Social networking sites (SNSs) have become an essential part of our lives. The purpose of this paper is to explore how demographic variables, SNS importance, social and informational usage, and personality traits (extroversion/introversion, openness, neuroticism, internal and external locus of control) can explain participation frequency of the four biggest SNSs in Israel: Facebook, WhatsApp, Instagram and Twitter. Design/methodology/approach: The research was conducted in Israel during the Fall semester of the 2017–2018 academic year and encompassed 244 students. Researchers used six questionnaires to gather data: a demographic questionnaire, a participation frequency questionnaire on four different SNSs, four SNSs importance questionnaire, social and informational usage on four different SNSs questionnaire, personality questionnaire (extroversion, openness and neuroticism) and the locus of control questionnaire. Findings: The findings revealed that different social network sites play distinct roles for various individuals. WhatsApp, the most frequently used platform, is used more by women and people with internal locus of control. Facebook is more frequently used by open people and Instagram is more frequently used by women, younger adults and neurotic people. Twitter is more frequently used by men. In addition, for all SNSs, the higher the social and informational usage is, the more important the SNSs are to the users, which significantly explains participation frequency. Originality/value: The differences between social networks can be evidence that each social network serves a different group and does not compete with other SNSs. This may well explain why many people make use of several social networks and have a tendency to move from one to another. © 2019, Emerald Publishing Limited.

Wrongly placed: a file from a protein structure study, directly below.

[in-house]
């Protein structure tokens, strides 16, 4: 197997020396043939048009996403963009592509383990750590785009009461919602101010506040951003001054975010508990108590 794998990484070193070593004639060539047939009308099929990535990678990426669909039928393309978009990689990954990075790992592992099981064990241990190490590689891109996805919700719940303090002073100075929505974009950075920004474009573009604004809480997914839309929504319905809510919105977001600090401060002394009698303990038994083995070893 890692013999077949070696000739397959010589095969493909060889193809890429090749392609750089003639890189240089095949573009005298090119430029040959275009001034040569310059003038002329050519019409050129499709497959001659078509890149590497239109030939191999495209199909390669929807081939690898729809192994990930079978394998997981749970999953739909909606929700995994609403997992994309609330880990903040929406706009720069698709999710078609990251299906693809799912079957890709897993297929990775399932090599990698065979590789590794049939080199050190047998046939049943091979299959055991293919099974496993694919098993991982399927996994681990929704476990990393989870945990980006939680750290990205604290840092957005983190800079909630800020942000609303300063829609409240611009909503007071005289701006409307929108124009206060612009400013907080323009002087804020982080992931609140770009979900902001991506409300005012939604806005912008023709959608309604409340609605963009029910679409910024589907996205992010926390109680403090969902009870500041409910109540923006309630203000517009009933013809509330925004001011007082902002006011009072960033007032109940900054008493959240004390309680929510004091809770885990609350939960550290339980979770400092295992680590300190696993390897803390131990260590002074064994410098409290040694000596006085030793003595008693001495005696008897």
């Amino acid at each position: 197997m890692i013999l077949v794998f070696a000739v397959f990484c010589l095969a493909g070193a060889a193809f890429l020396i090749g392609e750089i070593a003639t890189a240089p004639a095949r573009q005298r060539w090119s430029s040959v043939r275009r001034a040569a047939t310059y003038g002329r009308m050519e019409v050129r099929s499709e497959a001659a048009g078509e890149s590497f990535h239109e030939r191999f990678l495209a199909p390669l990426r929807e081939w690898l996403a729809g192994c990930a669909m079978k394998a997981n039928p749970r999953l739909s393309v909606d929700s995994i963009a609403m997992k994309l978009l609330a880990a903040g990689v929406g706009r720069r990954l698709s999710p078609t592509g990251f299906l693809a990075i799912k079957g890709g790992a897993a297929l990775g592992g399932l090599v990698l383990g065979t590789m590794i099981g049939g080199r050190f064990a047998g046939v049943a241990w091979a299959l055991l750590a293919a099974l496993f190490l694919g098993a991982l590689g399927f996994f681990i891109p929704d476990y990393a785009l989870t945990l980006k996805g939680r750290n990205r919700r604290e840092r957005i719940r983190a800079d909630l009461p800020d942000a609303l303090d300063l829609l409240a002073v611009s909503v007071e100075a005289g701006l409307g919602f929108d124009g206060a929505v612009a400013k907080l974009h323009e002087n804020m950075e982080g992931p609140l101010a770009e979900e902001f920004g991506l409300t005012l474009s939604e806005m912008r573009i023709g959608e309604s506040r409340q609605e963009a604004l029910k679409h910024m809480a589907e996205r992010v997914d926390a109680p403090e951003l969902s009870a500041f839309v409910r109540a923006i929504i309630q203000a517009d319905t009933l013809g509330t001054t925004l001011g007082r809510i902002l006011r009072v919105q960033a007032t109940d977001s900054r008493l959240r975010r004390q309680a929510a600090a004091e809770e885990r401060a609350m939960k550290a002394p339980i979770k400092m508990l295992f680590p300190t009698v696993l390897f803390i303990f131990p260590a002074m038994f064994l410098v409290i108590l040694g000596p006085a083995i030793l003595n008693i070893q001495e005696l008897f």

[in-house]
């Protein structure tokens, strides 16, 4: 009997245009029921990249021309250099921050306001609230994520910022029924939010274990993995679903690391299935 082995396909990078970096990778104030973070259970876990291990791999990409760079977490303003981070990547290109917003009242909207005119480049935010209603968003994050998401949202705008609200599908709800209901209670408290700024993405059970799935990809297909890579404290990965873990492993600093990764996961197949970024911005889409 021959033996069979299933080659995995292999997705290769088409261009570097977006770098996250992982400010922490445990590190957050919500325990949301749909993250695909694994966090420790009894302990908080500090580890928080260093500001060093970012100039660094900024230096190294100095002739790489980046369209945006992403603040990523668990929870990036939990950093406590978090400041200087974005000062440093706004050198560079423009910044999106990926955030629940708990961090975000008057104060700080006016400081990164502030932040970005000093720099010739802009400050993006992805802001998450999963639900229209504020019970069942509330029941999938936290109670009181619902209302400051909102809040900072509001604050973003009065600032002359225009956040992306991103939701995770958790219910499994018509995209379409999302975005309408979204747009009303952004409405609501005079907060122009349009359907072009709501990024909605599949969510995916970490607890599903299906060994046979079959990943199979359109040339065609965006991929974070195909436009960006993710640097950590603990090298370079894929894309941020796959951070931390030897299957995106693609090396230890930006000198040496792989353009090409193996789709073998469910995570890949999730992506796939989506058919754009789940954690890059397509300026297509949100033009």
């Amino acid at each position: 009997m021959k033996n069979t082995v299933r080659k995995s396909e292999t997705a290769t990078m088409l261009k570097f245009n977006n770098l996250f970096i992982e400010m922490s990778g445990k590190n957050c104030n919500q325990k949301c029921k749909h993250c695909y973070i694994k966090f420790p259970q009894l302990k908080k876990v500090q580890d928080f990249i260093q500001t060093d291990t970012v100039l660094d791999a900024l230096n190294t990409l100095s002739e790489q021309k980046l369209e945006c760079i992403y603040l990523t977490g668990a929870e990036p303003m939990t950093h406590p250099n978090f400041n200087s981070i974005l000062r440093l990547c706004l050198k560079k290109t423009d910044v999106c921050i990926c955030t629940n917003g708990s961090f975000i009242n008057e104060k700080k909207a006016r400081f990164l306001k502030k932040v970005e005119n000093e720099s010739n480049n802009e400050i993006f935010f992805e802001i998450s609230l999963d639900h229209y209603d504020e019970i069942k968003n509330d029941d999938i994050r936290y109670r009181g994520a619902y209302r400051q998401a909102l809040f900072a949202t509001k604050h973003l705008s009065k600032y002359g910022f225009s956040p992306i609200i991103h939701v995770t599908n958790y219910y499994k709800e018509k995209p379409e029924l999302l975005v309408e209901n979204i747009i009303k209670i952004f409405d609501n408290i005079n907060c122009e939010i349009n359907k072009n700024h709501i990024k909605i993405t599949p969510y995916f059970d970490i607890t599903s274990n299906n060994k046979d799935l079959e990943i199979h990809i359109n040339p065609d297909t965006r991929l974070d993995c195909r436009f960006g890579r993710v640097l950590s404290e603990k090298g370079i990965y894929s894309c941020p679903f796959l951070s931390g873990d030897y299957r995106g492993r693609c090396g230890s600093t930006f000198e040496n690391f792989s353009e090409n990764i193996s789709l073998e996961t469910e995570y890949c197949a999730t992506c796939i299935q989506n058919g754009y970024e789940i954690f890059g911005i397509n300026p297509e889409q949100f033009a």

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About Prof. Amichai-Hamburger:
Prof. Amichai-Hamburger is the director of the Research Center for Internet Psychology (CIP) at IDC Herzliya. He has taught courses on psychology and the Internet, management and leadership, and creativity in organizations at Israel’s leading universities and served as a senior advisor to the Israeli Ministry of Education. A prolific author, he has received awards from the Library Instruction Round Table of the American Library Association and the Academy of Management for his academic articles. His research interests include personality, Internet use and well-being; virtual teams; inter-group contact on the Internet; leadership and motivation; and conflict management in organizations. His first book, The Social Net, human behavior in cyberspace was published by Oxford University Press 2005 and his second book Technology and Wellbeing is to be published by Cambridge University Press in 2008. Yair has worked with leading scholars from around the world, including his present cooperative projects with the University of Moscow and the University of California. In addition, Yair and the The Bezeq International Research Center for the study of the Psychology of Internet use, represent Israel on the International digital-divide project (twenty-five countries).